What Is Active Safety Technology?
Safety features in cars fall into one of two buckets: active safety and passive safety. But what’s the difference and how do they work together to help protect you and your fellow drivers on the road?
Passive safety technology
Any safety feature designed to only spring into action when you need them. A good example of a passive safety feature is the airbag. You know it’s there, but the chances you will ever see it are slim. Airbags hang out in wait and only deploy if you are in a collision. Therefore, when you’re driving day to day, you don’t notice they are there because they are passive.
The same goes for seatbelts. Sure, you need to buckle up every time you get behind the wheel, but you barely feel your seatbelt once it’s fastened. But if you brake suddenly, your seatbelt will lock up and keep you in place in your seat, preventing you from being propelled through the windshield. Seatbelts, therefore, are another example of passive safety technology.
Active safety technology
What makes active safety technology different is that instead of helping you deal with accidents when they occur, it tries to help you avoid them altogether. The systems are constantly active, monitoring the road and your driving and intervening when deemed necessary.
Features such as cross-traffic alert, blind-spot assistance, collision mitigation braking, lane keeping assist, and electronic stability control are all designed to prevent accidents by either enhancing the driver’s awareness, warning them of potential accidents, or influencing the vehicle’s behavior directly.
Active safety features use sensors like cameras and radar to detect potential hazards and reacting accordingly. In cars equipped with adaptive cruise control, you set the speed you want to travel and the distance you want to keep between you and the car in front, and the system uses cameras and radar to speed up and slow down when needed. This helps the driver use cruise control even when roads are busy; with regular cruise control the driver would need to brake if the car was approaching a slower-moving vehicle.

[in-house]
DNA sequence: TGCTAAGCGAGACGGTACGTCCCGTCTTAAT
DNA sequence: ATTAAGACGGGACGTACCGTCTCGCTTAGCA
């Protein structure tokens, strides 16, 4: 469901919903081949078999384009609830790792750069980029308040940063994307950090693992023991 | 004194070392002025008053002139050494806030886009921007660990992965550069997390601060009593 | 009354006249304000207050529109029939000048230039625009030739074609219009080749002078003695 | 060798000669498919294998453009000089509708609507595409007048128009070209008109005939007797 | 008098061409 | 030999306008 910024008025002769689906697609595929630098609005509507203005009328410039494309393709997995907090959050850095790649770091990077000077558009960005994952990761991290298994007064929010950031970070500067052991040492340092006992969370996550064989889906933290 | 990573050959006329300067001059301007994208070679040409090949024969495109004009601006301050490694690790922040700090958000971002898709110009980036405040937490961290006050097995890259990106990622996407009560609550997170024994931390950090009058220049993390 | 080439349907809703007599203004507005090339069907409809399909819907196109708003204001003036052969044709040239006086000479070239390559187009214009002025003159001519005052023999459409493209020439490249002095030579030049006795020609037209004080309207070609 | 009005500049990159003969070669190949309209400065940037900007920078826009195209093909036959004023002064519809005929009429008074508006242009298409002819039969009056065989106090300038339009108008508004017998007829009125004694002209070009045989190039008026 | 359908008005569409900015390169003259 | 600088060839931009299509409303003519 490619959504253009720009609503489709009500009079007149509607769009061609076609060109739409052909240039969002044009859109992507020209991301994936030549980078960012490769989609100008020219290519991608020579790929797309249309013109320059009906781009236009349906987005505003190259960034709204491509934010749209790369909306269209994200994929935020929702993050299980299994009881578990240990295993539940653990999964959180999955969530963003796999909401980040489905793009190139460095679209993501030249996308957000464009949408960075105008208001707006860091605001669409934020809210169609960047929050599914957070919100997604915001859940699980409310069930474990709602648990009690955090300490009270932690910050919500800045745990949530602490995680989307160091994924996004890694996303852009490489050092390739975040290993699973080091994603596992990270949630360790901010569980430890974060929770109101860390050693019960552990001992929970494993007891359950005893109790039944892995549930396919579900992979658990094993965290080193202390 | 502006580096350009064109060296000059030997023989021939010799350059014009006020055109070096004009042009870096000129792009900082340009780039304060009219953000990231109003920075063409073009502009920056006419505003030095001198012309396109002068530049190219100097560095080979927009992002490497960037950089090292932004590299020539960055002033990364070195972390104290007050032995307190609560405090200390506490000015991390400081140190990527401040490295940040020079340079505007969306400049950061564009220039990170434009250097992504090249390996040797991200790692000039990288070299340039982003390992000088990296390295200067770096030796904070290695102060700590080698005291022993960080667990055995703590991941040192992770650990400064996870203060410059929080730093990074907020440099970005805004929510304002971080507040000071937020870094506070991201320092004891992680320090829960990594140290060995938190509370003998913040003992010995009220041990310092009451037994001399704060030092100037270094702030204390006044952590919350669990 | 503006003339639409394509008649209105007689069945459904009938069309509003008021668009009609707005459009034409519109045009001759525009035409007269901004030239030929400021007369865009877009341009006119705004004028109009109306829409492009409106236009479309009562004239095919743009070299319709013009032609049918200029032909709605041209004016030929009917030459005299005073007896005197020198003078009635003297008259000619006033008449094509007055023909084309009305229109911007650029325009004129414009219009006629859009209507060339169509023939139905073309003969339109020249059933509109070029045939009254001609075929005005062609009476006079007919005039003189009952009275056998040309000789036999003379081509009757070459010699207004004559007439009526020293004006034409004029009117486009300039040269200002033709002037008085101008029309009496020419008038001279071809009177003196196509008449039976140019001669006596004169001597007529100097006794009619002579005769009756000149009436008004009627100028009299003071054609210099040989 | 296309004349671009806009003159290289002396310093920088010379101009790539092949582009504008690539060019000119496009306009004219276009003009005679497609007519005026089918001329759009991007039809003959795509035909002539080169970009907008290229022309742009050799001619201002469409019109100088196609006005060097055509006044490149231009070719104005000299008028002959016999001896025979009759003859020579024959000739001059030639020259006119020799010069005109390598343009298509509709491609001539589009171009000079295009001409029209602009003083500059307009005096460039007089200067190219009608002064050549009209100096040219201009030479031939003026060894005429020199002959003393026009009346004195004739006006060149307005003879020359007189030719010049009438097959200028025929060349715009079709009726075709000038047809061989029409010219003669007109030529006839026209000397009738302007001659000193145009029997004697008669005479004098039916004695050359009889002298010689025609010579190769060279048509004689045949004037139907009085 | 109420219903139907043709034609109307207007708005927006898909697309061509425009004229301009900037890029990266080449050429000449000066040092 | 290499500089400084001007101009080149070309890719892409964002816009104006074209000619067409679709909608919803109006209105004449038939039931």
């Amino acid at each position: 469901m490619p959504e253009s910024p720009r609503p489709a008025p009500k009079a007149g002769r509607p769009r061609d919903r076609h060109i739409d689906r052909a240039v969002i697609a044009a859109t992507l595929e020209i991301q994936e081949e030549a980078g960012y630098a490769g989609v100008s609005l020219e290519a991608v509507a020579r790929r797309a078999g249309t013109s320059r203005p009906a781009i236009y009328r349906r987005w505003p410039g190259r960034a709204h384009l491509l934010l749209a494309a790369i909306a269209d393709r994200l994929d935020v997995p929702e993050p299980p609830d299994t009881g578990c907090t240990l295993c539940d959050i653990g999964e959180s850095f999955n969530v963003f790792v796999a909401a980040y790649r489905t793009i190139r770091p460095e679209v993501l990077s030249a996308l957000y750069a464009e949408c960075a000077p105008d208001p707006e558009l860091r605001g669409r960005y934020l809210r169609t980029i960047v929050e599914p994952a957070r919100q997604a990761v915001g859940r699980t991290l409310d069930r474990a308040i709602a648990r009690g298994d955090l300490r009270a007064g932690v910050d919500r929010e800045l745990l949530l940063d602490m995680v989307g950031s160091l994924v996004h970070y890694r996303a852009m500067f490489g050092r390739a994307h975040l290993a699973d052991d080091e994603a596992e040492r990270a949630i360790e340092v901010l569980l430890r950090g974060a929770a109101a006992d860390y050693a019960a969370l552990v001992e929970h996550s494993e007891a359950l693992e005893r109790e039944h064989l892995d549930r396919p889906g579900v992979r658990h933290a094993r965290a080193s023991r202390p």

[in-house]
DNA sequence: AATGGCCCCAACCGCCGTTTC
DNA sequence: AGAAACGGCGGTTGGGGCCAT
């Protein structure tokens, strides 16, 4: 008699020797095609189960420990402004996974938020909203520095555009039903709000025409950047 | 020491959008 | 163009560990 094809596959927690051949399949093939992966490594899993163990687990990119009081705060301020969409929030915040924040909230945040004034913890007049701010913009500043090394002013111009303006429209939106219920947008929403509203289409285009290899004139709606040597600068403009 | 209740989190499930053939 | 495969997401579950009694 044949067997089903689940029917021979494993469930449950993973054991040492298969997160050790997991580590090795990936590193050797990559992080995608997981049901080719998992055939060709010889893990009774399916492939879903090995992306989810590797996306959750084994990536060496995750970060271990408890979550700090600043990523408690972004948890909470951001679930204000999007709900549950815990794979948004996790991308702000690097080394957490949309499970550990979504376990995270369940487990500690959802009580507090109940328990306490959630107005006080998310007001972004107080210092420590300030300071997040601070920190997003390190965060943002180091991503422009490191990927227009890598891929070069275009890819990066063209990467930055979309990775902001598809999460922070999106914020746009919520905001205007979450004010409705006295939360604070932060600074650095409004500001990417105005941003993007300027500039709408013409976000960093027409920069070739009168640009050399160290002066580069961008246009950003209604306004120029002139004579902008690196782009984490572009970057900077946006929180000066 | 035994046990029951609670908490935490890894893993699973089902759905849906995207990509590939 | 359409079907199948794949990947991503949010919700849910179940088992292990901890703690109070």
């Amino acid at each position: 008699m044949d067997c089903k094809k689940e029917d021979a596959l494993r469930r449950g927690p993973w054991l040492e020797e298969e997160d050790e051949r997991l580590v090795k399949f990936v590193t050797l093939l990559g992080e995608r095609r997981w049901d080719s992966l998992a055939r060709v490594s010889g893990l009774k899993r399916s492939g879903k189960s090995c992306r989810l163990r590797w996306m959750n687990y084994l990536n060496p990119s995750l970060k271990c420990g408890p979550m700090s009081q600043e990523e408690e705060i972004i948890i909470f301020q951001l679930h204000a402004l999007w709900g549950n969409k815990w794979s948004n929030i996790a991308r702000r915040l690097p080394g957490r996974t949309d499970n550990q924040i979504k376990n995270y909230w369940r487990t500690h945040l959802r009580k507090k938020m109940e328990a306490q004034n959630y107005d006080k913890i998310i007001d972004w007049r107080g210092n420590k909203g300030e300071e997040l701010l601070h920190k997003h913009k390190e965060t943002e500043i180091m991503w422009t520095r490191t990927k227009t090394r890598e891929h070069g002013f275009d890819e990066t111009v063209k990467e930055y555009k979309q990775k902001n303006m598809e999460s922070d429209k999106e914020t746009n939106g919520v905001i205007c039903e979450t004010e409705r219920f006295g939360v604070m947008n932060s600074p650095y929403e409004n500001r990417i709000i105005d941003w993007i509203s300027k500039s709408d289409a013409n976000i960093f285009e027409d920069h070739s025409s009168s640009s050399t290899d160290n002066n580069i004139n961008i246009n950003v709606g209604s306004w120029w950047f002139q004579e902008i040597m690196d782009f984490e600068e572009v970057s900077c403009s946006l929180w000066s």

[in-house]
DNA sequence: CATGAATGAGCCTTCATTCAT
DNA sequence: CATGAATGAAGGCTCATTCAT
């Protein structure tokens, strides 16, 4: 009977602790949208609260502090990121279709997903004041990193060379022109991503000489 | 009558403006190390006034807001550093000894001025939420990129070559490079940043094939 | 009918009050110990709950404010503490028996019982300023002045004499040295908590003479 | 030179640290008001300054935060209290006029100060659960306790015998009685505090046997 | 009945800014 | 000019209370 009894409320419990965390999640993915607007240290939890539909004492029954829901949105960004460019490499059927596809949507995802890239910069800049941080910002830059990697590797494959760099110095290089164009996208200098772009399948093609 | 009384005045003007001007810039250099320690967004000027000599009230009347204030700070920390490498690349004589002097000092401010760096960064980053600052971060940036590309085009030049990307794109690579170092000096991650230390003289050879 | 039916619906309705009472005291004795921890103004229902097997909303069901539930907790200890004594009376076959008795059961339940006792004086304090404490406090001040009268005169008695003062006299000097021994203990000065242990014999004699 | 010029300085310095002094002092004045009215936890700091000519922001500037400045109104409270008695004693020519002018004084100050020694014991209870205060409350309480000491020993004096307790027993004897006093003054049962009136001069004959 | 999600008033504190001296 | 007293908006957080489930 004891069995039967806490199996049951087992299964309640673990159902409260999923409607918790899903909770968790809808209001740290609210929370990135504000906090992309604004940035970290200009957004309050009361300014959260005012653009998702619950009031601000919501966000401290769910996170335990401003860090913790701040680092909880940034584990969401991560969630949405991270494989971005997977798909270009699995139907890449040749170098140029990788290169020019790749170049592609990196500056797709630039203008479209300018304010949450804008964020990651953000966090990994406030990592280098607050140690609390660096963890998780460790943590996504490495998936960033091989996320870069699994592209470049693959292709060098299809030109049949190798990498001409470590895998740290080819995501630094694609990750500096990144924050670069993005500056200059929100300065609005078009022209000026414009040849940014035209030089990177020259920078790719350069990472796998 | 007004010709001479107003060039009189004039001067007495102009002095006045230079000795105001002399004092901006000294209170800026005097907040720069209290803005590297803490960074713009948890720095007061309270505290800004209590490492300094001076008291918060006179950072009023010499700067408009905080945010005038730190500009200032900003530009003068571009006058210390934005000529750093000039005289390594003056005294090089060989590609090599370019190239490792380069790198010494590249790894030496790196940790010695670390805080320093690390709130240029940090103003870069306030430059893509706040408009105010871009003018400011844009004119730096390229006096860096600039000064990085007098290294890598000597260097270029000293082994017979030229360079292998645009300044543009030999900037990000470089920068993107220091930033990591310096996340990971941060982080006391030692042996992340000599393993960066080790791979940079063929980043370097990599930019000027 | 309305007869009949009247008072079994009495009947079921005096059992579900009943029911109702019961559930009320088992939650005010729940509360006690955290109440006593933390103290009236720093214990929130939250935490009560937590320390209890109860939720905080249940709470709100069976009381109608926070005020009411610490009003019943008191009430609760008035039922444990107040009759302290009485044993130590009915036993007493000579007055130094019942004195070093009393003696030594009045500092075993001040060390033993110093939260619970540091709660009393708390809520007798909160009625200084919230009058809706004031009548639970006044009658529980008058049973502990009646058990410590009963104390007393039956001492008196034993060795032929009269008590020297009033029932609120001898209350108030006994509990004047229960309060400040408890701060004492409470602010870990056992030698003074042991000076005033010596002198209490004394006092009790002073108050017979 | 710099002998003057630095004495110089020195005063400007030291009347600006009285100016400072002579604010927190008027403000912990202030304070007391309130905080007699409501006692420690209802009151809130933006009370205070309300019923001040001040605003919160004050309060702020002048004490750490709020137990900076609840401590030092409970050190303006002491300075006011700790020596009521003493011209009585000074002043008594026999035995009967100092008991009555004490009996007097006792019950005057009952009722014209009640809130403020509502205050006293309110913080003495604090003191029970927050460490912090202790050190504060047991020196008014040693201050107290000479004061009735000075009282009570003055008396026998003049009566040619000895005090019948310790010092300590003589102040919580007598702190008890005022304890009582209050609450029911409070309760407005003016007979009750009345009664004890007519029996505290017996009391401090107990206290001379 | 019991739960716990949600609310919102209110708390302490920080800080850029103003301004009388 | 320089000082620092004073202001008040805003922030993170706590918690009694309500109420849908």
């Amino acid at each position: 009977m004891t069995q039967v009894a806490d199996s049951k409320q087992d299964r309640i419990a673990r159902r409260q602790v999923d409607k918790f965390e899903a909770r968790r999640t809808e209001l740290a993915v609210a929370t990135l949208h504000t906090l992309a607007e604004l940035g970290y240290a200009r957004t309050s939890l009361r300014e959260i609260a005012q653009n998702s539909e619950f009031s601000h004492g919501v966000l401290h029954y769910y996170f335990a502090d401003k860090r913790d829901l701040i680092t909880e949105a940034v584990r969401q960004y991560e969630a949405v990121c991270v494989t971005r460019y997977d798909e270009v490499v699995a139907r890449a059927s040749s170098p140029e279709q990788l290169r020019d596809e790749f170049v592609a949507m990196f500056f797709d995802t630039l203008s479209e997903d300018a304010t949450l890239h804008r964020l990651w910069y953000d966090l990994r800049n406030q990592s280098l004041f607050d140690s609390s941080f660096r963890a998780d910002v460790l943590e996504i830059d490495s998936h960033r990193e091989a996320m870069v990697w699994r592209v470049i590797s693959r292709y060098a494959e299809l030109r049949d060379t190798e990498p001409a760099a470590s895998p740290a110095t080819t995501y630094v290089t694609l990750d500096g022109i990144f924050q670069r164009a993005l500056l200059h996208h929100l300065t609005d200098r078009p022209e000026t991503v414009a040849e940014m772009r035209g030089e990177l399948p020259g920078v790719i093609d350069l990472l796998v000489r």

In the case of forward collision warning, the car will sense if you are approaching a car or other object too quickly and sound an alert or vibrate your seat or steering wheel to alert you. If you don’t take any action to mitigate the situation, the car will brake automatically to either help you avoid the collision entirely, or at least lessen the severity of the collision by helping it occur at a slower speed.
Active safety features are becoming more advanced with each model year, which will hopefully help decrease the number of fatal accidents on U.S. roads each year.
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When designed properly and functioning as desired, these technologies can be truly powerful. Accidents will always happen, but now we can do more than just make sure we survive them — we can also make our cars actively help you avoid them.
Catherine Hiles (she/her) is a native Brit living and working in Dayton, Ohio. Cat has written about a variety of subjects, including finance, cars, and parenting. She is a frequent contributor to Dayton Mom Collective, The Penny Hoarder, and WDW Magazine.
Cat lives with her husband, their two kids, and their energetic pitbull mix. She counts running, lifting weights, walking, and reading among her hobbies. See more articles by Cat.